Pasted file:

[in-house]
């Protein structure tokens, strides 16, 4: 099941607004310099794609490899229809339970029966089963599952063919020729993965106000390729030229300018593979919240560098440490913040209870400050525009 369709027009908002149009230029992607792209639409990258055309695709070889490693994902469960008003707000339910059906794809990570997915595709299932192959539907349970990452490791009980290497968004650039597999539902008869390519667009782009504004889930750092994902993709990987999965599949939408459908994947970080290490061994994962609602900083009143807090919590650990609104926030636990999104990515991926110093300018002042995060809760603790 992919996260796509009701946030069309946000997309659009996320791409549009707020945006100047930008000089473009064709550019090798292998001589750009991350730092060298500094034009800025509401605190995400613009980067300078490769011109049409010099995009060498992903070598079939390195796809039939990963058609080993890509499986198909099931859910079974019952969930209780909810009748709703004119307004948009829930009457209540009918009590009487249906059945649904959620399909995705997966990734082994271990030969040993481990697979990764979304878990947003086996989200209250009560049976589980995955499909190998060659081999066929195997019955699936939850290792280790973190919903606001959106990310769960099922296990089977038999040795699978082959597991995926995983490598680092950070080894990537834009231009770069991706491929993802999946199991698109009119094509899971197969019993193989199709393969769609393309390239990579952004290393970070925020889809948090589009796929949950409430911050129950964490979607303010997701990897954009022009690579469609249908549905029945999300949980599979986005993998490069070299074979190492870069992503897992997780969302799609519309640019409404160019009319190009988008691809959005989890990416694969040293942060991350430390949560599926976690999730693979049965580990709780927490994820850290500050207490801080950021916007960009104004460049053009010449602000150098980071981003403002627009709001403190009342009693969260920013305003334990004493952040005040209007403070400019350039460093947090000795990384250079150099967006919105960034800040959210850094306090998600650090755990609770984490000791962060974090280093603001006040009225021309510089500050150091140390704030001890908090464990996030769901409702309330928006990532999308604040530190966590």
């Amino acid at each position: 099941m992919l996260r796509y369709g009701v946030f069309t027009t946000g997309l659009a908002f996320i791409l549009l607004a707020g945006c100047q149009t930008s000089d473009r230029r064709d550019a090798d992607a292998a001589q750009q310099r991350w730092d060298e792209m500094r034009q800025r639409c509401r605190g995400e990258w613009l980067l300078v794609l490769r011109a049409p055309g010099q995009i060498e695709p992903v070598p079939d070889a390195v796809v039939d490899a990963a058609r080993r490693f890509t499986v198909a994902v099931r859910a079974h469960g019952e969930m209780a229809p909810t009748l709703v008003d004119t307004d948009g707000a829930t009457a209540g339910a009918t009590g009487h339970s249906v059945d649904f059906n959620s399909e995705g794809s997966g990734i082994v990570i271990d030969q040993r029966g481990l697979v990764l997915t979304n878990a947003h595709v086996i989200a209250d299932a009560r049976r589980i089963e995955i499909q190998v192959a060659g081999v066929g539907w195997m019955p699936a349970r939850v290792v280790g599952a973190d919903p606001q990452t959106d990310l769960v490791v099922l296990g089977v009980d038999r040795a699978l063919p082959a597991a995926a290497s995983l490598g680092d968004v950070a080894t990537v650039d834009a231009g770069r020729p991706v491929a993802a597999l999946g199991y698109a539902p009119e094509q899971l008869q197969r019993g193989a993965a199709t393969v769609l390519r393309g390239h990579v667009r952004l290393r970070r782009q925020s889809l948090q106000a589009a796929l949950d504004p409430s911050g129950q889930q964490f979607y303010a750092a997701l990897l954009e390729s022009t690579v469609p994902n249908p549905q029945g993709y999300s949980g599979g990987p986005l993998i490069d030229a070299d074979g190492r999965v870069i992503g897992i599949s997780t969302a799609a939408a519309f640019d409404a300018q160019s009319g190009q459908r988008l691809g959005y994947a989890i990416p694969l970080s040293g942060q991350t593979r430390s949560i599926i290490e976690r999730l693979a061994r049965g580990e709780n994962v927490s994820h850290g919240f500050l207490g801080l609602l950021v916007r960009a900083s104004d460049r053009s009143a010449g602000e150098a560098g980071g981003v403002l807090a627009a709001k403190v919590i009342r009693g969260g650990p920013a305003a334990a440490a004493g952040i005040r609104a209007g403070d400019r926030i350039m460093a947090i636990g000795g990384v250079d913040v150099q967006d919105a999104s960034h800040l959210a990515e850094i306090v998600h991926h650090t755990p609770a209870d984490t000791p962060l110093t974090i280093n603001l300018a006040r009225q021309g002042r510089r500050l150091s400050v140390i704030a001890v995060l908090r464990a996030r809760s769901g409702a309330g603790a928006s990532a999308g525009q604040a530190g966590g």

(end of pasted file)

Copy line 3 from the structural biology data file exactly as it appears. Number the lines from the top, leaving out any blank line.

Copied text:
């Amino acid at each position: 099941m992919l996260r796509y369709g009701v946030f069309t027009t946000g997309l659009a908002f996320i791409l549009l607004a707020g945006c100047q149009t930008s000089d473009r230029r064709d550019a090798d992607a292998a001589q750009q310099r991350w730092d060298e792209m500094r034009q800025r639409c509401r605190g995400e990258w613009l980067l300078v794609l490769r011109a049409p055309g010099q995009i060498e695709p992903v070598p079939d070889a390195v796809v039939d490899a990963a058609r080993r490693f890509t499986v198909a994902v099931r859910a079974h469960g019952e969930m209780a229809p909810t009748l709703v008003d004119t307004d948009g707000a829930t009457a209540g339910a009918t009590g009487h339970s249906v059945d649904f059906n959620s399909e995705g794809s997966g990734i082994v990570i271990d030969q040993r029966g481990l697979v990764l997915t979304n878990a947003h595709v086996i989200a209250d299932a009560r049976r589980i089963e995955i499909q190998v192959a060659g081999v066929g539907w195997m019955p699936a349970r939850v290792v280790g599952a973190d919903p606001q990452t959106d990310l769960v490791v099922l296990g089977v009980d038999r040795a699978l063919p082959a597991a995926a290497s995983l490598g680092d968004v950070a080894t990537v650039d834009a231009g770069r020729p991706v491929a993802a597999l999946g199991y698109a539902p009119e094509q899971l008869q197969r019993g193989a993965a199709t393969v769609l390519r393309g390239h990579v667009r952004l290393r970070r782009q925020s889809l948090q106000a589009a796929l949950d504004p409430s911050g129950q889930q964490f979607y303010a750092a997701l990897l954009e390729s022009t690579v469609p994902n249908p549905q029945g993709y999300s949980g599979g990987p986005l993998i490069d030229a070299d074979g190492r999965v870069i992503g897992i599949s997780t969302a799609a939408a519309f640019d409404a300018q160019s009319g190009q459908r988008l691809g959005y994947a989890i990416p694969l970080s040293g942060q991350t593979r430390s949560i599926i290490e976690r999730l693979a061994r049965g580990e709780n994962v927490s994820h850290g919240f500050l207490g801080l609602l950021v916007r960009a900083s104004d460049r053009s009143a010449g602000e150098a560098g980071g981003v403002l807090a627009a709001k403190v919590i009342r009693g969260g650990p920013a305003a334990a440490a004493g952040i005040r609104a209007g403070d400019r926030i350039m460093a947090i636990g000795g990384v250079d913040v150099q967006d919105a999104s960034h800040l959210a990515e850094i306090v998600h991926h650090t755990p609770a209870d984490t000791p962060l110093t974090i280093n603001l300018a006040r009225q021309g002042r510089r500050l150091s400050v140390i704030a001890v995060l908090r464990a996030r809760s769901g409702a309330g603790a928006s990532a999308g525009q604040a530190g966590g």